Mango ice popsicle

Mangoes should be sweet and plentiful, as a famous poet and mango-lover once noted. But adding a little yoghurt to your puréed mango will retain the essential mango-flavour while adding  a pleasant tangy touch. Since ripe mangoes are quite sweet, only a little extra sugar is required. And if you crave more sophistication, a little added cinnamon goes a long way. In short – a perfect ice popsicle base for young and old alike!

The famous Urdu poet Mirza Ghalib was not only famous for his poetry, wild living and liberal religious views. He was also a great lover of mangoes (or what do you say about poetry like this:  “Mango is sweeter than the best in life, nay, even life itself.”). Clearly a discerning man, he had purportedly tried most of the many varieties growing in India. As the stories go, however, it seems clear that he maintained his good sense of what really matters. When asked by friends about his expert views on mangoes, Ghalib is supposed to have responded “In my opinion, there are only two necessary requirements concerning mangoes. Firstly, they should be sweet and secondly, they should be plentiful!”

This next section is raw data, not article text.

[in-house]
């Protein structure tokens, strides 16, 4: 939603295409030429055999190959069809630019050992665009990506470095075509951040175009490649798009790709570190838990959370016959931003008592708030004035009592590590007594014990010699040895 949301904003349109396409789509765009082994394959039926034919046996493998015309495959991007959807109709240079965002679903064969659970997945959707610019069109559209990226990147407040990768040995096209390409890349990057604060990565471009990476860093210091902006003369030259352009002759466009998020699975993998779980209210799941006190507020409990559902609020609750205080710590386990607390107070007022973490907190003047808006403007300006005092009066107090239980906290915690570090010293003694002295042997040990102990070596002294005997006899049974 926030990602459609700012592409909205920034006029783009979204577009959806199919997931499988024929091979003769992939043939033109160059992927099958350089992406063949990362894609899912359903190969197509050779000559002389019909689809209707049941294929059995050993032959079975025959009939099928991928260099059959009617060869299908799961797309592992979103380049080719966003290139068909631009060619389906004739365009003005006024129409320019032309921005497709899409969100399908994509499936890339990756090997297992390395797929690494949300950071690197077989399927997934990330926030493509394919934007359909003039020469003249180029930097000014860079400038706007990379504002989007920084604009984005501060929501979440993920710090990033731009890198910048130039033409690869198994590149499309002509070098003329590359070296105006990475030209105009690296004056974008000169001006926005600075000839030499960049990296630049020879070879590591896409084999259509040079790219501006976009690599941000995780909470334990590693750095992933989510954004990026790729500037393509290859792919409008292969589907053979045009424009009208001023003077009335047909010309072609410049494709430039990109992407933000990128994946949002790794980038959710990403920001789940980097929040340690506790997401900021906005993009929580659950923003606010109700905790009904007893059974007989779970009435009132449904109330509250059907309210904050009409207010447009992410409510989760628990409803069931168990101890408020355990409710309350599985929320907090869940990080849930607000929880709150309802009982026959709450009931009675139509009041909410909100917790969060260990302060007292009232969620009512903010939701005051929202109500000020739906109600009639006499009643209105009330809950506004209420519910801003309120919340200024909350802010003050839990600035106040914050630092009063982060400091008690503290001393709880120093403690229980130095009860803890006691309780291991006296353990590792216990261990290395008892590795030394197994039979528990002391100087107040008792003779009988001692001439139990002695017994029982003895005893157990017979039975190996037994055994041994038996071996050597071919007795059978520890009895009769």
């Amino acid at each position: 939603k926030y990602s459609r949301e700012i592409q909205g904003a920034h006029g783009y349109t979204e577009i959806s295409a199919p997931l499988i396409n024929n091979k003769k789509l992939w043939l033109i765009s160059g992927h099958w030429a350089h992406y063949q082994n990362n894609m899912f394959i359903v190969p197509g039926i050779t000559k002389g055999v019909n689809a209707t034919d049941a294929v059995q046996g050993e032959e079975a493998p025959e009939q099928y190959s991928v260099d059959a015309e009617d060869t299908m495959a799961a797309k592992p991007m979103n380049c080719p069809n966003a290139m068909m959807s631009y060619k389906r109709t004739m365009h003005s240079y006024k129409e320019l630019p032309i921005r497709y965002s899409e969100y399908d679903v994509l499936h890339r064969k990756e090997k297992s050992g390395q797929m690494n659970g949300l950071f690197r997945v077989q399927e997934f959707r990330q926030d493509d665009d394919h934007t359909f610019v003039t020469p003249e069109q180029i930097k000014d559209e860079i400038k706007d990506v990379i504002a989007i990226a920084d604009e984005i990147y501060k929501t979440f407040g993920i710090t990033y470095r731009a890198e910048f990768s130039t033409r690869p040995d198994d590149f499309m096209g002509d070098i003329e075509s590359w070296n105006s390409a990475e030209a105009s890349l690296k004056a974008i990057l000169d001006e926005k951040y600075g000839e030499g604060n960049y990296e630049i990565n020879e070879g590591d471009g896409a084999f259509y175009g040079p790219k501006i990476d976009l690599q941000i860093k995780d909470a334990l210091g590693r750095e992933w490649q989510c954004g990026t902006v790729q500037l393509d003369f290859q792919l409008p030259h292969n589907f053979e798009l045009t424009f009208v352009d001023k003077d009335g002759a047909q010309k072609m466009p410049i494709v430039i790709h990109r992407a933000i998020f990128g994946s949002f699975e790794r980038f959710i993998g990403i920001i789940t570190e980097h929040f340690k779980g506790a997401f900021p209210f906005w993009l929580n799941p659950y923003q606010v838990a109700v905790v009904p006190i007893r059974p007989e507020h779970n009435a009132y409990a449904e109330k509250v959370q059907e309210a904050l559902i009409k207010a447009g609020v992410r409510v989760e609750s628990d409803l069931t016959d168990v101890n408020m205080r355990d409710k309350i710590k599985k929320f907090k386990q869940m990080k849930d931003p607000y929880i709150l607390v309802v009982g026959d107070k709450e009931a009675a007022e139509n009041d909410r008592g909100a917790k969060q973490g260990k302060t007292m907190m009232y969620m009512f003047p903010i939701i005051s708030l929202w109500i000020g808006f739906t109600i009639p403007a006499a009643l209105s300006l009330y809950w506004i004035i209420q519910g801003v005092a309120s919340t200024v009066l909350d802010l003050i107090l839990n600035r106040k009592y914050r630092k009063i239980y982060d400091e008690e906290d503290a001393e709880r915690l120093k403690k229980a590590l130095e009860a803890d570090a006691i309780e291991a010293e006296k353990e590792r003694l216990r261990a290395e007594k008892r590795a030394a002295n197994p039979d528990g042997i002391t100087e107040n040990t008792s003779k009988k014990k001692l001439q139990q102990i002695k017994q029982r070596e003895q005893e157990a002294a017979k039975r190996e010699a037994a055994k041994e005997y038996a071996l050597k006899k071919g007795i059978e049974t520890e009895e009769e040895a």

Mango – sweet and plentiful, just like it should be (at least according to Mirza Ghalib, and he really knew his mangoes …)

Making full-fledged mango ice cream is always a tempting idea, but sometimes there is little time and strong demands for quicker solutions – ice popsicles! And since ice popsicles are so stunningly effortless to make, there is not much more to say than “Do it!” 🙂